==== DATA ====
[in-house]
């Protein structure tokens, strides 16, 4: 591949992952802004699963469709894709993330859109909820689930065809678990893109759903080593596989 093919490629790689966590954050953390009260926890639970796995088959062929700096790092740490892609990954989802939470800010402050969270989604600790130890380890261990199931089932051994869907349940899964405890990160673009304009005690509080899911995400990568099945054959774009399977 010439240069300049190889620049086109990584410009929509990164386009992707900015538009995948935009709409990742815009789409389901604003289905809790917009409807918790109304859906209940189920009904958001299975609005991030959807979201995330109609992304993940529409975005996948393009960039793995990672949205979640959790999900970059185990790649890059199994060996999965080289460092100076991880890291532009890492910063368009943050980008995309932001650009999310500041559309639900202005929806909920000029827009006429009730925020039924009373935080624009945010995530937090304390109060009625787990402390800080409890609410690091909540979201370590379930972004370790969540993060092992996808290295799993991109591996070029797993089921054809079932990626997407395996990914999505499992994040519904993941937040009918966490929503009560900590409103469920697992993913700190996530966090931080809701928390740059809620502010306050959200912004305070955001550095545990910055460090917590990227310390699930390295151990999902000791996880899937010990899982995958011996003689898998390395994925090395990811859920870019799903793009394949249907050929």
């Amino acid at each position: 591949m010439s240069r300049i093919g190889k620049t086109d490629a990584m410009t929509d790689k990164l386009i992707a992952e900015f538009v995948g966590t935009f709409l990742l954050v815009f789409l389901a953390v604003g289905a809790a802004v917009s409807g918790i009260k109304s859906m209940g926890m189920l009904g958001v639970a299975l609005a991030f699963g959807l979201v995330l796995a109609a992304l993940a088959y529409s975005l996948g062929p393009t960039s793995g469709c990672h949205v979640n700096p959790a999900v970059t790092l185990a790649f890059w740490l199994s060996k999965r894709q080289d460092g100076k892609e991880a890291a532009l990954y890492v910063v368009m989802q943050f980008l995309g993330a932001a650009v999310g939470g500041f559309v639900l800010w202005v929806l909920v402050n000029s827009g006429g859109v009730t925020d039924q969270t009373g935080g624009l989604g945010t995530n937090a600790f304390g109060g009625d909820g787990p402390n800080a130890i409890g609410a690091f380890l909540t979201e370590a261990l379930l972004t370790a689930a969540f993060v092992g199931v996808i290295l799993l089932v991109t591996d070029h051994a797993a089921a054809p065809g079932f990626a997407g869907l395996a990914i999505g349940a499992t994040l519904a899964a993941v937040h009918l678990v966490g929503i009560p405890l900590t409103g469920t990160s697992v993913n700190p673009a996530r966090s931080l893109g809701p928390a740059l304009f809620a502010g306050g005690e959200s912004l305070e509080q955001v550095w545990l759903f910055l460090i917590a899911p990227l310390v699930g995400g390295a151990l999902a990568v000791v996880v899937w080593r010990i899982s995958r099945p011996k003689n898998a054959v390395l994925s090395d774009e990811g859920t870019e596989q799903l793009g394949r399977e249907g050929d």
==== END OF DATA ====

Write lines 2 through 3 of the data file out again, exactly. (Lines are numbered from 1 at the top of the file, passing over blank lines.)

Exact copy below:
């Protein structure tokens, strides 16, 4: 591949992952802004699963469709894709993330859109909820689930065809678990893109759903080593596989 093919490629790689966590954050953390009260926890639970796995088959062929700096790092740490892609990954989802939470800010402050969270989604600790130890380890261990199931089932051994869907349940899964405890990160673009304009005690509080899911995400990568099945054959774009399977 010439240069300049190889620049086109990584410009929509990164386009992707900015538009995948935009709409990742815009789409389901604003289905809790917009409807918790109304859906209940189920009904958001299975609005991030959807979201995330109609992304993940529409975005996948393009960039793995990672949205979640959790999900970059185990790649890059199994060996999965080289460092100076991880890291532009890492910063368009943050980008995309932001650009999310500041559309639900202005929806909920000029827009006429009730925020039924009373935080624009945010995530937090304390109060009625787990402390800080409890609410690091909540979201370590379930972004370790969540993060092992996808290295799993991109591996070029797993089921054809079932990626997407395996990914999505499992994040519904993941937040009918966490929503009560900590409103469920697992993913700190996530966090931080809701928390740059809620502010306050959200912004305070955001550095545990910055460090917590990227310390699930390295151990999902000791996880899937010990899982995958011996003689898998390395994925090395990811859920870019799903793009394949249907050929």
């Amino acid at each position: 591949m010439s240069r300049i093919g190889k620049t086109d490629a990584m410009t929509d790689k990164l386009i992707a992952e900015f538009v995948g966590t935009f709409l990742l954050v815009f789409l389901a953390v604003g289905a809790a802004v917009s409807g918790i009260k109304s859906m209940g926890m189920l009904g958001v639970a299975l609005a991030f699963g959807l979201v995330l796995a109609a992304l993940a088959y529409s975005l996948g062929p393009t960039s793995g469709c990672h949205v979640n700096p959790a999900v970059t790092l185990a790649f890059w740490l199994s060996k999965r894709q080289d460092g100076k892609e991880a890291a532009l990954y890492v910063v368009m989802q943050f980008l995309g993330a932001a650009v999310g939470g500041f559309v639900l800010w202005v929806l909920v402050n000029s827009g006429g859109v009730t925020d039924q969270t009373g935080g624009l989604g945010t995530n937090a600790f304390g109060g009625d909820g787990p402390n800080a130890i409890g609410a690091f380890l909540t979201e370590a261990l379930l972004t370790a689930a969540f993060v092992g199931v996808i290295l799993l089932v991109t591996d070029h051994a797993a089921a054809p065809g079932f990626a997407g869907l395996a990914i999505g349940a499992t994040l519904a899964a993941v937040h009918l678990v966490g929503i009560p405890l900590t409103g469920t990160s697992v993913n700190p673009a996530r966090s931080l893109g809701p928390a740059l304009f809620a502010g306050g005690e959200s912004l305070e509080q955001v550095w545990l759903f910055l460090i917590a899911p990227l310390v699930g995400g390295a151990l999902a990568v000791v996880v899937w080593r010990i899982s995958r099945p011996k003689n898998a054959v390395l994925s090395d774009e990811g859920t870019e596989q799903l793009g394949r399977e249907g050929d």